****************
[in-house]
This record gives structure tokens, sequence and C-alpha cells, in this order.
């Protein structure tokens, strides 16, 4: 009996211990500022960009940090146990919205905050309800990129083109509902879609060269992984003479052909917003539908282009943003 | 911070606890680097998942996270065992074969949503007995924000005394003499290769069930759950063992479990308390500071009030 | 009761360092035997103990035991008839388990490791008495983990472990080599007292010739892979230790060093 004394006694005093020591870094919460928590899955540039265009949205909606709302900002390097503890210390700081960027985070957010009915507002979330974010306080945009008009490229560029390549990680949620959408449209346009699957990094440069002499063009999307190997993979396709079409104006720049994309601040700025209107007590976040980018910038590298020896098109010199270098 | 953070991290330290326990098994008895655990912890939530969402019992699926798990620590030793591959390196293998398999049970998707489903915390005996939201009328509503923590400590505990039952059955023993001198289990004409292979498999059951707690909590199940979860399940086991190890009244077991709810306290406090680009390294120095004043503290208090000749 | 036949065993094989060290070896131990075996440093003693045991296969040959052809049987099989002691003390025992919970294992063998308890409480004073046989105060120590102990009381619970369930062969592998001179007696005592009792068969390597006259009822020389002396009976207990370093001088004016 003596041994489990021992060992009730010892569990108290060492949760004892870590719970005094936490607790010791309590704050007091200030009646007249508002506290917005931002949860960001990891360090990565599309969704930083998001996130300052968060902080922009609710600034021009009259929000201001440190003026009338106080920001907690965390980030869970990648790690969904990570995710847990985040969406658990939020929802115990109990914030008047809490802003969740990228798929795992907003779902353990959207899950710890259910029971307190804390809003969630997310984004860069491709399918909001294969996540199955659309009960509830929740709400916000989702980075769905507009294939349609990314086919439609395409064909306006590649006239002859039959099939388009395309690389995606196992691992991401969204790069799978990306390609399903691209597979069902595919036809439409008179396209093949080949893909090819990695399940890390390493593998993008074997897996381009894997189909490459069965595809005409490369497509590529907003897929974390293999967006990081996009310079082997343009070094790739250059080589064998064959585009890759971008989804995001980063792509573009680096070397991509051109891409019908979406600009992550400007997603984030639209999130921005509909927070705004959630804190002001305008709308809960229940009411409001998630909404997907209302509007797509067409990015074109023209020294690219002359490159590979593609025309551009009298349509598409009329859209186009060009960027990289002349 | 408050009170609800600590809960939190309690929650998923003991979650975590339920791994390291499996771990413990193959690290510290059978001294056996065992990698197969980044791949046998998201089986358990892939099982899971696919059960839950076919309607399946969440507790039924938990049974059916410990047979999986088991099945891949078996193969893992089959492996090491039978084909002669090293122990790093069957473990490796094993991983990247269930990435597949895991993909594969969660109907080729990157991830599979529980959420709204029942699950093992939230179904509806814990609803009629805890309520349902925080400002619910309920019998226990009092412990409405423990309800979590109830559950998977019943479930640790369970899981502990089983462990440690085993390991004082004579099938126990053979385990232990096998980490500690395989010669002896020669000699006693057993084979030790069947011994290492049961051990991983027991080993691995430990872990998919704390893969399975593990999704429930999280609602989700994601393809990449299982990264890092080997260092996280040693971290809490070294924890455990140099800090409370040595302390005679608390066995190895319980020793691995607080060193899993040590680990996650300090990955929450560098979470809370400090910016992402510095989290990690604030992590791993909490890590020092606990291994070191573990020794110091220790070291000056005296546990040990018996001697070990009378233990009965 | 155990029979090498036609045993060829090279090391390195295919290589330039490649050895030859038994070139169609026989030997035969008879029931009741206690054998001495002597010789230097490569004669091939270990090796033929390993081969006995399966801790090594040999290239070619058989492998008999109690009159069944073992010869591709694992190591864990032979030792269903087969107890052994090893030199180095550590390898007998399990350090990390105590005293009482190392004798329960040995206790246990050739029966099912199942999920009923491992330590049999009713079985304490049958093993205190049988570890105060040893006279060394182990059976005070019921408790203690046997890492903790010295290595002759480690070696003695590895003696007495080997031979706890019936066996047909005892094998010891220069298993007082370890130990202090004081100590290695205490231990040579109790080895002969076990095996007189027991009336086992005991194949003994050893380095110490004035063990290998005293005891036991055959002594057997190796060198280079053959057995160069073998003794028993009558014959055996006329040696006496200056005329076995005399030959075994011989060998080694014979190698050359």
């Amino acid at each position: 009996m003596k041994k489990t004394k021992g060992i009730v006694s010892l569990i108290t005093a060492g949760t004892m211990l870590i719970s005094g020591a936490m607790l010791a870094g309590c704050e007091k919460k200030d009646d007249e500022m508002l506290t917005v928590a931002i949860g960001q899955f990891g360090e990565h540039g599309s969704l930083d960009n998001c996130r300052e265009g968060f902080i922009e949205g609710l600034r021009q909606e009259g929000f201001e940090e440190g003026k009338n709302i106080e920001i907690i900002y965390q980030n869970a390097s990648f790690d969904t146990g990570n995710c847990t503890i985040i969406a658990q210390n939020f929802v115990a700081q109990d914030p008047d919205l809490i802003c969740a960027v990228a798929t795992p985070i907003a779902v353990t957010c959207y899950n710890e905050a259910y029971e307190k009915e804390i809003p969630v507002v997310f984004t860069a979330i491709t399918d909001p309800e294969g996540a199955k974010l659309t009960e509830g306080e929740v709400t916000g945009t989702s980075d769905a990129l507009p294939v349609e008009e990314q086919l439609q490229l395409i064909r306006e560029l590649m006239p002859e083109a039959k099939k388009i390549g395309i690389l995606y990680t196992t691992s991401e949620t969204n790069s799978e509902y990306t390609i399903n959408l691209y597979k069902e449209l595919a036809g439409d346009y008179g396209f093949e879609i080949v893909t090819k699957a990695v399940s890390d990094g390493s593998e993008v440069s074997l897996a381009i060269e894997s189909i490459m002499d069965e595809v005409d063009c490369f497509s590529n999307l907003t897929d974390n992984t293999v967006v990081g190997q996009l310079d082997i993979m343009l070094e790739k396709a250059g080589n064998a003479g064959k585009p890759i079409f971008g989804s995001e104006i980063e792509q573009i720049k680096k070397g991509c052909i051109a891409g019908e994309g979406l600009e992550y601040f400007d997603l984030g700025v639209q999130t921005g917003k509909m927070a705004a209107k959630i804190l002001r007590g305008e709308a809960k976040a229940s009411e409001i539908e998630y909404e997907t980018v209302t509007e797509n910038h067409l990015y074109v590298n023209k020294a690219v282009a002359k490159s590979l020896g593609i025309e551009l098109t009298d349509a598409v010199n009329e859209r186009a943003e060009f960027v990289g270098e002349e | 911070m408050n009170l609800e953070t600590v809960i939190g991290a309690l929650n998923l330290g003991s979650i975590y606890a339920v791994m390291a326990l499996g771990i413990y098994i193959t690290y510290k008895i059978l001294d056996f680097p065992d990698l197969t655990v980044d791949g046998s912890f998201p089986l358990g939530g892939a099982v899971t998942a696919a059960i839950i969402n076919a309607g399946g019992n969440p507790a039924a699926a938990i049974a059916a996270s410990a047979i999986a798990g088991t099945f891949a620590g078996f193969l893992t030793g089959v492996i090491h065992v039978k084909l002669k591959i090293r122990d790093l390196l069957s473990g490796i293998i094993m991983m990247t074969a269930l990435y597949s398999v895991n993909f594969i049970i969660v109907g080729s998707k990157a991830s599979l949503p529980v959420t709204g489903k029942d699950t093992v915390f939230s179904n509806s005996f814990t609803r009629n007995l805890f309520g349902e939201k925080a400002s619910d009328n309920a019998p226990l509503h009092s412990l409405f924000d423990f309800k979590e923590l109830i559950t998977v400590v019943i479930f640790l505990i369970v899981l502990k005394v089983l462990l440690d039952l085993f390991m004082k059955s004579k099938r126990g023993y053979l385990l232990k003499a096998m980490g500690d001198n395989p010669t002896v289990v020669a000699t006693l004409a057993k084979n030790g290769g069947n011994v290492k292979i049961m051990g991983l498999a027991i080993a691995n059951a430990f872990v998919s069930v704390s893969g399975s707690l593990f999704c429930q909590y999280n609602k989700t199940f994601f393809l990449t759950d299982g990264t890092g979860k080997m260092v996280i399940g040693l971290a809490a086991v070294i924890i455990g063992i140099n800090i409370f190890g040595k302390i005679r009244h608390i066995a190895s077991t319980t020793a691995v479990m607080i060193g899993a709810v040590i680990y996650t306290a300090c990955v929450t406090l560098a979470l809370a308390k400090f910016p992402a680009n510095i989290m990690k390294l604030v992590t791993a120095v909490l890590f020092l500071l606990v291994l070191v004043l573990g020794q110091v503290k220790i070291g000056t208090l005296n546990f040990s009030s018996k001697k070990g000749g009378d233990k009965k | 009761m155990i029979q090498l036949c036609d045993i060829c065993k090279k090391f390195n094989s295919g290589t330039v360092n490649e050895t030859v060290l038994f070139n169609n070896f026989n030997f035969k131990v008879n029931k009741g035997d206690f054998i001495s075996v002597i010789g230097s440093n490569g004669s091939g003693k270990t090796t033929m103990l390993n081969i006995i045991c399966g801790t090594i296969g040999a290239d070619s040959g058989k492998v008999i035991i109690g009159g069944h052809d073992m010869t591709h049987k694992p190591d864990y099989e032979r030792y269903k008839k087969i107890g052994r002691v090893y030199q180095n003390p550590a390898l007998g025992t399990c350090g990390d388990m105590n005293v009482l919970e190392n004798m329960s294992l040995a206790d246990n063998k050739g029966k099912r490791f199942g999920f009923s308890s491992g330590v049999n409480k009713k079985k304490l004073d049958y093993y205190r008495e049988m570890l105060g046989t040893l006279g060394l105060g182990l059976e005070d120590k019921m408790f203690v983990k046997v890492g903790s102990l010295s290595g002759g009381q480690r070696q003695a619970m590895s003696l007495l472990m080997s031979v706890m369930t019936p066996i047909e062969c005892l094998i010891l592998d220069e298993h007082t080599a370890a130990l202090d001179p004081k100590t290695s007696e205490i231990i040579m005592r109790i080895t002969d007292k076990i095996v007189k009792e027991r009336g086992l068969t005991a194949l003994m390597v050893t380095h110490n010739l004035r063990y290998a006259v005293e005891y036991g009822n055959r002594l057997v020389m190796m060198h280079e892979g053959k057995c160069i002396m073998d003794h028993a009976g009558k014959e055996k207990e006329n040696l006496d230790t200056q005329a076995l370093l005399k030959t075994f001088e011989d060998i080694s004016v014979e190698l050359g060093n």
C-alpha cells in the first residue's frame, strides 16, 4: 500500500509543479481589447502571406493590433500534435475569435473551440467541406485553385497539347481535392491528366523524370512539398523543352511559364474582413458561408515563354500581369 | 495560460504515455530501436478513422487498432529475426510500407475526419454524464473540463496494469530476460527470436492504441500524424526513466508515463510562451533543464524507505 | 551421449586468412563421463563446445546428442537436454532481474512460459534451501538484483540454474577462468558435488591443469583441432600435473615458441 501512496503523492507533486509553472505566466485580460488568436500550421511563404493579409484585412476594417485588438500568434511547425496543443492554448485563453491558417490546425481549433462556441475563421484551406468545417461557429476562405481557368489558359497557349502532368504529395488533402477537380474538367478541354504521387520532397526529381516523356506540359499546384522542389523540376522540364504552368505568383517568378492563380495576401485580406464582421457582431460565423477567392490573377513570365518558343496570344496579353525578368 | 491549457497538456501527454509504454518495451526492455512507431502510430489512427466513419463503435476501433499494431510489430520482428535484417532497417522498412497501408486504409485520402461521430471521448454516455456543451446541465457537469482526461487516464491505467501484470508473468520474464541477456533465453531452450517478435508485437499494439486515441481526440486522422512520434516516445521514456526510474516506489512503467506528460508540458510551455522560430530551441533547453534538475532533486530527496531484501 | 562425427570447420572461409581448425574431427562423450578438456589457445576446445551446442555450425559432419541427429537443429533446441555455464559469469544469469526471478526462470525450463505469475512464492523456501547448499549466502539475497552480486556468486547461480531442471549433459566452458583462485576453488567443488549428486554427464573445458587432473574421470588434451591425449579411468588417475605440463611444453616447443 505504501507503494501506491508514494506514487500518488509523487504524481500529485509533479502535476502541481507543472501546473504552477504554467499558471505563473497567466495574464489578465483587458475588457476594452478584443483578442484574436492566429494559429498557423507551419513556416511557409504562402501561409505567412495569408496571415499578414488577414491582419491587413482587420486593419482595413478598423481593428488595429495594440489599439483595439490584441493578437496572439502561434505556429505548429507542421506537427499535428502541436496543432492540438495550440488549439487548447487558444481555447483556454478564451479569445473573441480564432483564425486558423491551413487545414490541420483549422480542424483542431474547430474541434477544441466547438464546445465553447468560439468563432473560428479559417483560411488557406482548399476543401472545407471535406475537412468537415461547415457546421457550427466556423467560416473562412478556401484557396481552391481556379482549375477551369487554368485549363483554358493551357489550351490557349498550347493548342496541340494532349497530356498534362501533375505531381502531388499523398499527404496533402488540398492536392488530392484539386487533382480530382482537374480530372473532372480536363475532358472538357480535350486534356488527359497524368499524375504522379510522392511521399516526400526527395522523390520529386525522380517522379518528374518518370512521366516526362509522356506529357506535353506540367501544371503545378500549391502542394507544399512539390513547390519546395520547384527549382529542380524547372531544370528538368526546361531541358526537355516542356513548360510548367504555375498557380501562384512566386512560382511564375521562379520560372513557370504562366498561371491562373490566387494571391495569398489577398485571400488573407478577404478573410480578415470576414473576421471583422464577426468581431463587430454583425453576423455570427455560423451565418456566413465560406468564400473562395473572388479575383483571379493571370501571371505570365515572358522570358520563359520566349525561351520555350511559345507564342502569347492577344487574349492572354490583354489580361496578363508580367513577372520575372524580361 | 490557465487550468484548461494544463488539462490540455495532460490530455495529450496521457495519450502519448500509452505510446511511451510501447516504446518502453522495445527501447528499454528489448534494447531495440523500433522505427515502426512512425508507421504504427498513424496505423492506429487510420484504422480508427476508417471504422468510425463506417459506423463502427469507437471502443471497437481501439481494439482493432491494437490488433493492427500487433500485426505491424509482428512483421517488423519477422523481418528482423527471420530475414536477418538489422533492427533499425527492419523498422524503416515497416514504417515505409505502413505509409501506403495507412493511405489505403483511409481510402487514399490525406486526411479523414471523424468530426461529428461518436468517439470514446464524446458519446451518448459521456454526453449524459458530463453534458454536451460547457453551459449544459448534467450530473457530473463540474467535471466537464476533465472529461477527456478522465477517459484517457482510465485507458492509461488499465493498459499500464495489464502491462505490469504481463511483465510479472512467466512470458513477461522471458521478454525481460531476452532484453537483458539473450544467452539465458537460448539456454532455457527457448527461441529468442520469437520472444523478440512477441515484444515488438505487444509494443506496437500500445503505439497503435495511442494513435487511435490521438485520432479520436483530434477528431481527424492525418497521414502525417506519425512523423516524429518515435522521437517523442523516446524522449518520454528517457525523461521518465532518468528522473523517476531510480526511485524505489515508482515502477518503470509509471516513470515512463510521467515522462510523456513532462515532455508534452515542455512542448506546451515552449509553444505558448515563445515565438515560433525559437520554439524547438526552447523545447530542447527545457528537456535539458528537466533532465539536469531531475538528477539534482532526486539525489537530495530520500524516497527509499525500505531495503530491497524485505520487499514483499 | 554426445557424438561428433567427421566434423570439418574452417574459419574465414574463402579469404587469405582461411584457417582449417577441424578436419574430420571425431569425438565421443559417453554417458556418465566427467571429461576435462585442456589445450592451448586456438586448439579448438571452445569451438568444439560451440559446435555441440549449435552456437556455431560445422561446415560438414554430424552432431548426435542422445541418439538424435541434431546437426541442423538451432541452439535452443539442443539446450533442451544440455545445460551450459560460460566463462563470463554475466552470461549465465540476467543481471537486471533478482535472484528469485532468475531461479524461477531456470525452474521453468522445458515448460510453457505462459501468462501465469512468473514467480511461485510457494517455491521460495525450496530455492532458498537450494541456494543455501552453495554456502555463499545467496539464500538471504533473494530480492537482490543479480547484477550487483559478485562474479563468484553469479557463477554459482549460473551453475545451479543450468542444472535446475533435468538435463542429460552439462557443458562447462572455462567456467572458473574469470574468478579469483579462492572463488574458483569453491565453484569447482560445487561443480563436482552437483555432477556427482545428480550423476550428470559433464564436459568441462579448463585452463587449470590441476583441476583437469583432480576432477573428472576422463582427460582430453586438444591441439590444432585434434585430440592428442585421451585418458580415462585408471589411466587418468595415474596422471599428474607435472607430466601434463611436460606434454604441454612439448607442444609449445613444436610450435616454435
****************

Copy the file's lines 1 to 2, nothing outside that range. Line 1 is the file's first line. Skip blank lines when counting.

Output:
[in-house]
This record gives structure tokens, sequence and C-alpha cells, in this order.